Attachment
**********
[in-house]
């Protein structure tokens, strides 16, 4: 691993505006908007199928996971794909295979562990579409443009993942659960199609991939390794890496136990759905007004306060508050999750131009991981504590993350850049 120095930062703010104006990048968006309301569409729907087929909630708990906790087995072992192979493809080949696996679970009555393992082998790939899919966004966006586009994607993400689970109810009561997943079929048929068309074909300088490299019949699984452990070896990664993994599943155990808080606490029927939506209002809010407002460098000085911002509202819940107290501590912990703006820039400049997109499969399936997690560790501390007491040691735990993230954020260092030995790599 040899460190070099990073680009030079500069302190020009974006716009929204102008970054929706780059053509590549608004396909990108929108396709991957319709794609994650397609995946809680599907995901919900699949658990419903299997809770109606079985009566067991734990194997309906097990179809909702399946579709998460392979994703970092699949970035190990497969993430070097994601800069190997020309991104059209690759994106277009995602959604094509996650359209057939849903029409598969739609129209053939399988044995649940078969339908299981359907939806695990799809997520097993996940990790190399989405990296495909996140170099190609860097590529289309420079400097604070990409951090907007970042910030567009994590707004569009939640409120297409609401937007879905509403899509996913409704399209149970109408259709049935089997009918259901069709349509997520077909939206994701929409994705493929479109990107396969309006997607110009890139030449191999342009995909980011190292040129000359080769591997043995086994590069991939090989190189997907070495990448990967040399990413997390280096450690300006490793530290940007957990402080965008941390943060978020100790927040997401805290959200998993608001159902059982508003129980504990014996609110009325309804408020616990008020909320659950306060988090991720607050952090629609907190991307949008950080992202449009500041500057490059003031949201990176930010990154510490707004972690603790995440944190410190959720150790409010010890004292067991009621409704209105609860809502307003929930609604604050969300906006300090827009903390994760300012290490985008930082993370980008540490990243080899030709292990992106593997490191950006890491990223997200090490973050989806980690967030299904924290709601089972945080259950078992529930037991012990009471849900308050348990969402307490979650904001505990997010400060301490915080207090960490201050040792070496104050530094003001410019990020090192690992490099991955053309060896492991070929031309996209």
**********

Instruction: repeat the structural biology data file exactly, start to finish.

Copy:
[in-house]
């Protein structure tokens, strides 16, 4: 691993505006908007199928996971794909295979562990579409443009993942659960199609991939390794890496136990759905007004306060508050999750131009991981504590993350850049 120095930062703010104006990048968006309301569409729907087929909630708990906790087995072992192979493809080949696996679970009555393992082998790939899919966004966006586009994607993400689970109810009561997943079929048929068309074909300088490299019949699984452990070896990664993994599943155990808080606490029927939506209002809010407002460098000085911002509202819940107290501590912990703006820039400049997109499969399936997690560790501390007491040691735990993230954020260092030995790599 040899460190070099990073680009030079500069302190020009974006716009929204102008970054929706780059053509590549608004396909990108929108396709991957319709794609994650397609995946809680599907995901919900699949658990419903299997809770109606079985009566067991734990194997309906097990179809909702399946579709998460392979994703970092699949970035190990497969993430070097994601800069190997020309991104059209690759994106277009995602959604094509996650359209057939849903029409598969739609129209053939399988044995649940078969339908299981359907939806695990799809997520097993996940990790190399989405990296495909996140170099190609860097590529289309420079400097604070990409951090907007970042910030567009994590707004569009939640409120297409609401937007879905509403899509996913409704399209149970109408259709049935089997009918259901069709349509997520077909939206994701929409994705493929479109990107396969309006997607110009890139030449191999342009995909980011190292040129000359080769591997043995086994590069991939090989190189997907070495990448990967040399990413997390280096450690300006490793530290940007957990402080965008941390943060978020100790927040997401805290959200998993608001159902059982508003129980504990014996609110009325309804408020616990008020909320659950306060988090991720607050952090629609907190991307949008950080992202449009500041500057490059003031949201990176930010990154510490707004972690603790995440944190410190959720150790409010010890004292067991009621409704209105609860809502307003929930609604604050969300906006300090827009903390994760300012290490985008930082993370980008540490990243080899030709292990992106593997490191950006890491990223997200090490973050989806980690967030299904924290709601089972945080259950078992529930037991012990009471849900308050348990969402307490979650904001505990997010400060301490915080207090960490201050040792070496104050530094003001410019990020090192690992490099991955053309060896492991070929031309996209």